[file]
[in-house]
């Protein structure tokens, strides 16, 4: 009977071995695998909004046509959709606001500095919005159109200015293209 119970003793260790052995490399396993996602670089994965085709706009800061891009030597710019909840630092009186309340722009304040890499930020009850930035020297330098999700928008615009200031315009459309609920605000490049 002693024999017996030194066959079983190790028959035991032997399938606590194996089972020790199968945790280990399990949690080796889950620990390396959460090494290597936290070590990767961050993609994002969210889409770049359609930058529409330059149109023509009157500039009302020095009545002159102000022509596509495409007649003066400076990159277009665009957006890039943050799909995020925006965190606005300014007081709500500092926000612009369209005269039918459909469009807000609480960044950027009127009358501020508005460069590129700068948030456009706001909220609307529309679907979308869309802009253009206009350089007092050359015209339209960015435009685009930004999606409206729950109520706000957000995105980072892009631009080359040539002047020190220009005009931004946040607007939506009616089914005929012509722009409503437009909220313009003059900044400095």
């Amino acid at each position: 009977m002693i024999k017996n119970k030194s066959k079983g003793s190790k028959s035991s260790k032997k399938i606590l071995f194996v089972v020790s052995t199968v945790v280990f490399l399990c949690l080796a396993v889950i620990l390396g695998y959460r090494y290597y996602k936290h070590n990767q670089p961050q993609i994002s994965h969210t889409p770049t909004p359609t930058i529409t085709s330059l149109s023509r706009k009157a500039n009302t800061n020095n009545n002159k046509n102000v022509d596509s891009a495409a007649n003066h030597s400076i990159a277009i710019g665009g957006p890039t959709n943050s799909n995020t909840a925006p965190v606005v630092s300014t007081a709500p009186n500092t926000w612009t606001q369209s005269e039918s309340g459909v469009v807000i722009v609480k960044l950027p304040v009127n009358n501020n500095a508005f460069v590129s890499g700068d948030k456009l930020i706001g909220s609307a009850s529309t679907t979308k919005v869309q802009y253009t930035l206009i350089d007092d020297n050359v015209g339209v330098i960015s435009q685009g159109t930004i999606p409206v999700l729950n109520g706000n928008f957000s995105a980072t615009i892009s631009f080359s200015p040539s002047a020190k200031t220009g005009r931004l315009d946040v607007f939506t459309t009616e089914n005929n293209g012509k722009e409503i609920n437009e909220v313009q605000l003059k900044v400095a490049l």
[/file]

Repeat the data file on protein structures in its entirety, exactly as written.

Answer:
[in-house]
């Protein structure tokens, strides 16, 4: 009977071995695998909004046509959709606001500095919005159109200015293209 119970003793260790052995490399396993996602670089994965085709706009800061891009030597710019909840630092009186309340722009304040890499930020009850930035020297330098999700928008615009200031315009459309609920605000490049 002693024999017996030194066959079983190790028959035991032997399938606590194996089972020790199968945790280990399990949690080796889950620990390396959460090494290597936290070590990767961050993609994002969210889409770049359609930058529409330059149109023509009157500039009302020095009545002159102000022509596509495409007649003066400076990159277009665009957006890039943050799909995020925006965190606005300014007081709500500092926000612009369209005269039918459909469009807000609480960044950027009127009358501020508005460069590129700068948030456009706001909220609307529309679907979308869309802009253009206009350089007092050359015209339209960015435009685009930004999606409206729950109520706000957000995105980072892009631009080359040539002047020190220009005009931004946040607007939506009616089914005929012509722009409503437009909220313009003059900044400095």
């Amino acid at each position: 009977m002693i024999k017996n119970k030194s066959k079983g003793s190790k028959s035991s260790k032997k399938i606590l071995f194996v089972v020790s052995t199968v945790v280990f490399l399990c949690l080796a396993v889950i620990l390396g695998y959460r090494y290597y996602k936290h070590n990767q670089p961050q993609i994002s994965h969210t889409p770049t909004p359609t930058i529409t085709s330059l149109s023509r706009k009157a500039n009302t800061n020095n009545n002159k046509n102000v022509d596509s891009a495409a007649n003066h030597s400076i990159a277009i710019g665009g957006p890039t959709n943050s799909n995020t909840a925006p965190v606005v630092s300014t007081a709500p009186n500092t926000w612009t606001q369209s005269e039918s309340g459909v469009v807000i722009v609480k960044l950027p304040v009127n009358n501020n500095a508005f460069v590129s890499g700068d948030k456009l930020i706001g909220s609307a009850s529309t679907t979308k919005v869309q802009y253009t930035l206009i350089d007092d020297n050359v015209g339209v330098i960015s435009q685009g159109t930004i999606p409206v999700l729950n109520g706000n928008f957000s995105a980072t615009i892009s631009f080359s200015p040539s002047a020190k200031t220009g005009r931004l315009d946040v607007f939506t459309t009616e089914n005929n293209g012509k722009e409503i609920n437009e909220v313009q605000l003059k900044v400095a490049l």